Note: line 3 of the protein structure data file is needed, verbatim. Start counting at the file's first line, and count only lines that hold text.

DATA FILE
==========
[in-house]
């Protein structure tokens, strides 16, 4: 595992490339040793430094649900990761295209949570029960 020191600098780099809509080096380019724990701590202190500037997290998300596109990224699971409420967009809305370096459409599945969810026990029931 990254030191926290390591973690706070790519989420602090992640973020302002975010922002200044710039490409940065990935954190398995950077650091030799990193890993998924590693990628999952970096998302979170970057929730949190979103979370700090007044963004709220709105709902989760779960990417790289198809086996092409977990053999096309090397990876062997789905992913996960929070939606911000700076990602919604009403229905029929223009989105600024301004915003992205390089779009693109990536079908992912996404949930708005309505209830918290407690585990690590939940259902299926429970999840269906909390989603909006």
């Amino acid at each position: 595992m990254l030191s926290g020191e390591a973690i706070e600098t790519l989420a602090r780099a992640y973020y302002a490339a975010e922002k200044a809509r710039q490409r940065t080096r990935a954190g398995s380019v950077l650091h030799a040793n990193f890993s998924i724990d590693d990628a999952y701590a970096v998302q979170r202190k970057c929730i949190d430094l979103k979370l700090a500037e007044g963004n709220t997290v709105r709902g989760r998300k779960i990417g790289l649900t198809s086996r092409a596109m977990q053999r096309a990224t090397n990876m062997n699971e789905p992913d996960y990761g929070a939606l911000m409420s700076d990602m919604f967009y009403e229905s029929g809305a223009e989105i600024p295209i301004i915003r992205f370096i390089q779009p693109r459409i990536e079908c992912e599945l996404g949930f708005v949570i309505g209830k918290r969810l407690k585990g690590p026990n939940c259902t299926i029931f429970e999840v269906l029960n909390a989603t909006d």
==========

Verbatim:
């Amino acid at each position: 595992m990254l030191s926290g020191e390591a973690i706070e600098t790519l989420a602090r780099a992640y973020y302002a490339a975010e922002k200044a809509r710039q490409r940065t080096r990935a954190g398995s380019v950077l650091h030799a040793n990193f890993s998924i724990d590693d990628a999952y701590a970096v998302q979170r202190k970057c929730i949190d430094l979103k979370l700090a500037e007044g963004n709220t997290v709105r709902g989760r998300k779960i990417g790289l649900t198809s086996r092409a596109m977990q053999r096309a990224t090397n990876m062997n699971e789905p992913d996960y990761g929070a939606l911000m409420s700076d990602m919604f967009y009403e229905s029929g809305a223009e989105i600024p295209i301004i915003r992205f370096i390089q779009p693109r459409i990536e079908c992912e599945l996404g949930f708005v949570i309505g209830k918290r969810l407690k585990g690590p026990n939940c259902t299926i029931f429970e999840v269906l029960n909390a989603t909006d």